Thinking about writing

Funny stuff from Jo Wolff.

Why is academic writing so boring? I am impatient by nature, easily irritated, and afflicted with a short attention span. That I ended up in a job where I have to spend half the day blinking my way through artless, contorted prose is a cruel twist of fate. But the upside is that it gives me plenty of opportunity to reflect on why reading academic writing is so often a chore and so rarely a joy…As far as I know there has been little, if any, literary analysis of academic writing…But, by chance, I recently read a short piece of literary theory, and, to use one of the two metaphors academics allow themselves, the scales fell from my eyes. (If you are wondering, the other metaphor is deftly deployed in the following: “In this column I shall view academic writing through the prism of literary theory”.)

I love that last bit because it includes the academically-obligatory and nonacademically-poisonous trope that Julian always cites as what The Philosophers’ Magazine (being a magazine not a journal) doesn’t want – that ‘In this column I shall’ item. Part of my job as deputy editor is telling contributors that we want a magazine style not a journal style, and explaining what that entails (and then sometimes explaining it again when we get a journal style anyway and have to ask for revisions). And in much the same vein, in writing Why Truth Matters we had to combine a decent amount of rigor with a style appropriate for a trade book. There were times when we actually got into quite detailed discussions of that – is this too much? Is this too academicky? Is this not academicky enough? We had disagreements about what we could assume people would understand – we have different starting ideas about that: I tend to think that people don’t like being talked down to too much, don’t like explanations of things they already know, and do like to be asked to reach a little; JS thinks people don’t like being made to feel stupid, and don’t like to be asked to reach too much. We were probably both right – some people fit his version better, some fit mine. We have had plenty of comments to the effect that the book is hard work, including some saying it’s a little too much hard work, or much too much hard work. But we’ve had others saying it was a workout but that that’s enjoyable. It’s worth thinking about this in case we write another book some day – and also just because the subject is interesting. Style is interesting; the question of what is interesting and what is boring is interesting.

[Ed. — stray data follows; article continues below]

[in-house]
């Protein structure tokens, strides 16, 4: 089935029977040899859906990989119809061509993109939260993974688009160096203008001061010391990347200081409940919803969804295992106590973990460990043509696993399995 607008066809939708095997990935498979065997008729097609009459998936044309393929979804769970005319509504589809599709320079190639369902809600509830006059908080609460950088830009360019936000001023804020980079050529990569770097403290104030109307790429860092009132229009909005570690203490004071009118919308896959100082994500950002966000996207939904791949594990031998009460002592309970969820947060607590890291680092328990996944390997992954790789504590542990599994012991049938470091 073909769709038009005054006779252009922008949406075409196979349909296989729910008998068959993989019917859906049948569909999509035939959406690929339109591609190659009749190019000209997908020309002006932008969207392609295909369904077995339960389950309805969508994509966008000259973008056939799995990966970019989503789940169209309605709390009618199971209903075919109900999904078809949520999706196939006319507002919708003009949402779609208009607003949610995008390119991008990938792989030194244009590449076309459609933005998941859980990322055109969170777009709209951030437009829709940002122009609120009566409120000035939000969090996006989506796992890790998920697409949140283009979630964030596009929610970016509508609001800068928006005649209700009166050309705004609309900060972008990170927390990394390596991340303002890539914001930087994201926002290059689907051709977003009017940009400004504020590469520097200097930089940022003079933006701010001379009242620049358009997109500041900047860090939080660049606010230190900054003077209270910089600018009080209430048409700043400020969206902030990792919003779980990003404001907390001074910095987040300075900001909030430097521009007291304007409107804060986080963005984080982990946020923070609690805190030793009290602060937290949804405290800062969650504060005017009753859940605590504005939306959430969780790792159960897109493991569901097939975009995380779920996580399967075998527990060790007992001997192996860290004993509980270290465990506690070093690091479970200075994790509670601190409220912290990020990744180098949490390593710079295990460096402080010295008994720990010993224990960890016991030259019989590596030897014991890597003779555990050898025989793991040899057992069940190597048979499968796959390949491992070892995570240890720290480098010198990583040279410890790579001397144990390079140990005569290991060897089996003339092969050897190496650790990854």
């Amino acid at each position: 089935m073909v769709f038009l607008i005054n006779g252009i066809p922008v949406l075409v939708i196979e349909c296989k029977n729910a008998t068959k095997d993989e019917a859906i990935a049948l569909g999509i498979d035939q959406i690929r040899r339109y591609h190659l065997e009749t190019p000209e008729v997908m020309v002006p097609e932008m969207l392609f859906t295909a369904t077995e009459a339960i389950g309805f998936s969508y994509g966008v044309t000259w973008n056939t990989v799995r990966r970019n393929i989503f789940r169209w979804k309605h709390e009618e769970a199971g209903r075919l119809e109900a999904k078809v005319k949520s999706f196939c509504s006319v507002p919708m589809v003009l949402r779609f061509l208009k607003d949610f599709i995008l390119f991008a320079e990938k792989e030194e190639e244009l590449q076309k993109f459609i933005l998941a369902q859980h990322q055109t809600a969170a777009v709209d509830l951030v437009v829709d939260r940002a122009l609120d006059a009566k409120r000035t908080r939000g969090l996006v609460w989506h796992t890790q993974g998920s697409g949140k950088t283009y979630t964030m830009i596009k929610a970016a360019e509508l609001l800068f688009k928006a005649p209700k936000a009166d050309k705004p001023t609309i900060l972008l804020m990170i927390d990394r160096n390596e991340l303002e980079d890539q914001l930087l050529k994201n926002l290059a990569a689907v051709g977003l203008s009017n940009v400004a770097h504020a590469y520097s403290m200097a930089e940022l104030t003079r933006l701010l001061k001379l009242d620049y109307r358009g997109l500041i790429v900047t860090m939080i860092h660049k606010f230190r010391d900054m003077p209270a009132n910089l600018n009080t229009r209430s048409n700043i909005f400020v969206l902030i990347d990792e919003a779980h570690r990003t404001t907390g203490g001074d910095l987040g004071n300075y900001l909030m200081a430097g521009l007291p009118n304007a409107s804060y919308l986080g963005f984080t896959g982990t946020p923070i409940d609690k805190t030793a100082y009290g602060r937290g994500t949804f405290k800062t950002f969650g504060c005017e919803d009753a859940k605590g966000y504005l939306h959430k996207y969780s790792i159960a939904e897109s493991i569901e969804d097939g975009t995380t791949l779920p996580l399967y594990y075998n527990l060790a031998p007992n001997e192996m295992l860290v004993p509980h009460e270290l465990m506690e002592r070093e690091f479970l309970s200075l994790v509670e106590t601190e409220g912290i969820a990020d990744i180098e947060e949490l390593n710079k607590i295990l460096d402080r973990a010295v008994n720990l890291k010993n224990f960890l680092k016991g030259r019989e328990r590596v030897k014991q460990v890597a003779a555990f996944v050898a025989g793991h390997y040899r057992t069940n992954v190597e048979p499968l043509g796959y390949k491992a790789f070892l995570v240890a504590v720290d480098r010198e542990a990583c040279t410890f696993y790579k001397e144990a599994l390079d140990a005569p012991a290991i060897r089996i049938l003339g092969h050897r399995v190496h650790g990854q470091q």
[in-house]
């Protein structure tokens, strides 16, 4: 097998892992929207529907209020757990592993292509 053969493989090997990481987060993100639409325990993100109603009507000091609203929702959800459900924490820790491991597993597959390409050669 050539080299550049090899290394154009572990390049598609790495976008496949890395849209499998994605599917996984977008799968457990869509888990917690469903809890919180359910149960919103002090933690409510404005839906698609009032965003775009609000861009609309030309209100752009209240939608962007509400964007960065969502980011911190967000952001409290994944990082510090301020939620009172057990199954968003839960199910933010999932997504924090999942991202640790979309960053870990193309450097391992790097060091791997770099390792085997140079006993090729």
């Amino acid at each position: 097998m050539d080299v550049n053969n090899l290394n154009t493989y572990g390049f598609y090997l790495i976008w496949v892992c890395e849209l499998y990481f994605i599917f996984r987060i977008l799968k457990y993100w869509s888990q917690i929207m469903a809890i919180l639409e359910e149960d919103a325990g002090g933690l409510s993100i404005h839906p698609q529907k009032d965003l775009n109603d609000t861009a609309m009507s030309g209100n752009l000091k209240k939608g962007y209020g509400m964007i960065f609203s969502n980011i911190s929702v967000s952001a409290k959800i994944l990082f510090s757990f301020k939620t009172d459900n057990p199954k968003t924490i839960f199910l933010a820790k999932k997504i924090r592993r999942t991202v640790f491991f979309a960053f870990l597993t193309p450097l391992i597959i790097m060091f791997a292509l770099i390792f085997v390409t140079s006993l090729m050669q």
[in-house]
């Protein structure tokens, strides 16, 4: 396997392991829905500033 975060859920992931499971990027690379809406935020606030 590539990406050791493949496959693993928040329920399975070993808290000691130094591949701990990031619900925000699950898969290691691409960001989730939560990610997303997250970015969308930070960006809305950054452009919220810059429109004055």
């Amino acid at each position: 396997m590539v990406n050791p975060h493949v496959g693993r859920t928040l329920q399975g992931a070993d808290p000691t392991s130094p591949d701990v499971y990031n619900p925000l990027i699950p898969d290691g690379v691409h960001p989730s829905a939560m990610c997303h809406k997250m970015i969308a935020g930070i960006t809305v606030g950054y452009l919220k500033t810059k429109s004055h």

The secret, apparently, is that good writing captures its reader by means of creating a tension between the plot and the story. The reader is shown enough of the narrative sequence to get an impression of what is going on, and to whet their appetite for more, but much is hidden. Suspense is created, and the reader is hooked until it is resolved…A very simple and effective technique…[I]t makes perfect sense to me, and also explains why academic writing is generally so much easier to put down than it is to pick up again. At least in my subject, we teach students to go sub-zero on the tension scale: to give the game away right from the start. A detective novel written by a good philosophy student would begin: “In this novel I shall show that the butler did it.” The rest will be just filling in the details.

That did make me laugh. And now I think about it…I realize there is a certain amount (a small amount) of tension in WTM. The first chapter doesn’t give the game away – the first chapter is slightly coy – the first chapter sets things up for the last one. I didn’t know that was a literary secret at the time, but I did it that way anyway. I suppose I simply figured I had to leave something for the last chapter to say, or else why have a last chapter?

Anyway – somebody just the other day found it ‘a delight to read’ – which to someone who herself likes to be delighted by what she reads is the kind of comment that makes writing worthwhile, and the attempt to figure out the difference between boring and interesting also worthwhile.

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